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Urgent electrical panel replacement

I need urgent replacement for my kitchen breaker panel. It is badly in need of replacement. I saw a blog on selecting breaker panel http://www.theshockdoctors.ca/blog/breaker-panels-2/replace-breaker-panel/ . It says a house which is 25 years old would definitely need a replacement. All suggestions are welcome.

If you do no know an electrician, now is the time to make friends with one. This is not a DIY repair job. Ask around your friends and acquaintances for a good electrician. They will be able to tell you exactly what you need, based on you house’s age, wiring conditions, and your electrical use and requirements.

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As Ken said, this is absolutely not a DIY project. The likelihood of you killing yourself or burning down the house is pretty high.

I agree with the others…electrical must be done by a professional.

Downstream from the breaker box, you can work pretty safely.

Yes we had to do it. It was 1500$. Insurance was asking for it and few once guests burned fuses by plugging in too many devices.

True. I’m not a DIY’er by any means. And I find it very difficult to find handymen of good quality so when it comes time (meaning when I have the moola!) for my electrical to be worked on, I’ll be going with a licensed professional. I’ve had mine checked by a professional, it’s adequate and safe, but an upgrade is definitely something I desire for my piece of mind.

Try googling how electrical building codes have evolved in your area. Here the last big change in electrical building codes was 25 years ago so it would made no sense changing it, as they would be the same.

Now if your electrical panel is obviously dated and has fuses, few circuit breakers or few different lines, it is definitely worth changing it.

As an interior architect it’s very interesting to see how different electrical panels look in Canada vs the ones we have here in Europe, they are completely different (you can’t see and don’t have access to any electrical wire in ours).

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I do all electrical work myself.
Spend hours of researching, and then buy the best materials for the best price. (Not the stuff someone wants to sell me because of the margin he makes on it)

After I am done with my work, I call a licenced electrician to check my work. By this I save loads of money, I am sure it is done correctly, and meanwhile learn al lot about my building.

That’s what my husband does too. BUT, when our house needed an electrical panel replaced, we hired an electrician to do that job. Once you’re to the panel, most of the time the utility company has to be involved in inspections and service shut off, etc. They won’t approve it unless it’s done by a certified electrician.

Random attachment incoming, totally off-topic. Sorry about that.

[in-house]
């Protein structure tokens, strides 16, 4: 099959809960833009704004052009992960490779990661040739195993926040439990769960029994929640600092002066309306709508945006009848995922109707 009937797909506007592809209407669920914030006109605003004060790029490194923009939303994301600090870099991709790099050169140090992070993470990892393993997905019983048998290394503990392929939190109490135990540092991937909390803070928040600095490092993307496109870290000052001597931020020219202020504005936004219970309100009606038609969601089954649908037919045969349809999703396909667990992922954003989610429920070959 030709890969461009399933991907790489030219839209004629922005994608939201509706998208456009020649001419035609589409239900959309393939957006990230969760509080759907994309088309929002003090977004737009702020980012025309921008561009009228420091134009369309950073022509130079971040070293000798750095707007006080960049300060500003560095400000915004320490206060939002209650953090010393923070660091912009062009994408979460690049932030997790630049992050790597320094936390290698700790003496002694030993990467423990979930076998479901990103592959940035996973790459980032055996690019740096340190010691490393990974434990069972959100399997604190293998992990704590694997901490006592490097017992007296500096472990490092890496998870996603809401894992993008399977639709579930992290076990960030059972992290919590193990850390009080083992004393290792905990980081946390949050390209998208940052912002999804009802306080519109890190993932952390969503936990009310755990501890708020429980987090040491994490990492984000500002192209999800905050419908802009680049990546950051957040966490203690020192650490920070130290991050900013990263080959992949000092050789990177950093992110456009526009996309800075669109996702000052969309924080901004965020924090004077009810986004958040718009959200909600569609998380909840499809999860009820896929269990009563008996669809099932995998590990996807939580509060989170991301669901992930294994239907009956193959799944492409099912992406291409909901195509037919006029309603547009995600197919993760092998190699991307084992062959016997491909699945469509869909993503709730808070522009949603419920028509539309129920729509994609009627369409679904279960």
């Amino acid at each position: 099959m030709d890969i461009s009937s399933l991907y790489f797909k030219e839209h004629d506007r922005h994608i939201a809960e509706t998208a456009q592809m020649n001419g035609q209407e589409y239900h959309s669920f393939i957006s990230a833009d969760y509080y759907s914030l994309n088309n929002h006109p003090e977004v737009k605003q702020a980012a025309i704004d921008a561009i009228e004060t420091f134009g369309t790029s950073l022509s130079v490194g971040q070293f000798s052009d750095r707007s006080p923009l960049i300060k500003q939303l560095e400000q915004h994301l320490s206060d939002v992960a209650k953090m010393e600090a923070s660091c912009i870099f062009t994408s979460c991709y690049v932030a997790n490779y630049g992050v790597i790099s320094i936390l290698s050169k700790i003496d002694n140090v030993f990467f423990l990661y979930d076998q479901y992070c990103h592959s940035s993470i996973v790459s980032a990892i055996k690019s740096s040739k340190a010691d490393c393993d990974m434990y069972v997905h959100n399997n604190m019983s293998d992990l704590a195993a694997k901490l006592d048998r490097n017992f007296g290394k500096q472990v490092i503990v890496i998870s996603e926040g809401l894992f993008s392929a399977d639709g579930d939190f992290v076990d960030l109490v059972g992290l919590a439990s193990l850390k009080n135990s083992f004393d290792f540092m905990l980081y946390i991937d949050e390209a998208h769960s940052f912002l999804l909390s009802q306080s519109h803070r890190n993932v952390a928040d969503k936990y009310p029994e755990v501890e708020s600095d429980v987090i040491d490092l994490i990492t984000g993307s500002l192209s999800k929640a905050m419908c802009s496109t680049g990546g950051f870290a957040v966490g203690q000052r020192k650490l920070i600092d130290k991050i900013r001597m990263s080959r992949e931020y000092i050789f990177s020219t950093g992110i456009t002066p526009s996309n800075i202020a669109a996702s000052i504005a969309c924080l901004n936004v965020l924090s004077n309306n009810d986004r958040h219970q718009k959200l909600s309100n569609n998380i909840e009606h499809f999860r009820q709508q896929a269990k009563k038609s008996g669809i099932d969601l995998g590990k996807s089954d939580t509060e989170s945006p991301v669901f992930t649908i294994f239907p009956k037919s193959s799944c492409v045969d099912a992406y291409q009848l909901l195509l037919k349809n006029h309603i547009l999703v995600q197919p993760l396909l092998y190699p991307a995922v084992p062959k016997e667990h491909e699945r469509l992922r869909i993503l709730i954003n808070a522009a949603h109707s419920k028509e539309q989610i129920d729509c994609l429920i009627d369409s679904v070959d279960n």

Our place is 95 years old. We had to bring it fully up to code. If done by an electrician would have cost us probably $20K. But by DIYing 90% of it, having the electrician do the panel and final inspection of my husband’s work it cost us around $4k ($2.5K electrician) and the rest was all materials and high-end fixtures. So yes, YouTube and the internet are amazing at learning how to do things correctly, but some jobs you just shouldn’t do yourself, you may burn your house down!

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We replaced the electrical panel in our previous house, and switched out a number of light fixtures at the same time. It was about $2800, but YMMV. It was a house from the 1970’s with aluminum wiring (which is a major hassle).

One resource I use a lot:

http://www.homeadvisor.com/

You input your question and 3 contractors will get back to you, right away. You can even get an instant call! They use a rating system so you can review previous user’s experiences. I have used this service for electrical, tree removal / landscaping, granite counters, and plumbing. They also show graphs with average prices for your area.

There is no fee to you as a user. The contractors pay to join the site and they are monitored for performance. I even got a random “how are we doing” customer service call from home advisor.

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I have decided to hire some electrical services who might help me in this. But waiting to get reliable info in this regard. I am waiting for a feasible option. Some say 100-150 amps are suitable for general homes. Is that so? There are also others available at 200 and 400 amp units. Any gudance?

contact your local town building department and check to see what their minimum requirements are. In my area, for instance, it is a minimum 200 ams.

Are their any certification standards for the breakers which I need to check for? I would definietly try for some local bulding department for info on minimum requirements. Meanwhile if you know any such local building deaprtment, do keep me updated.

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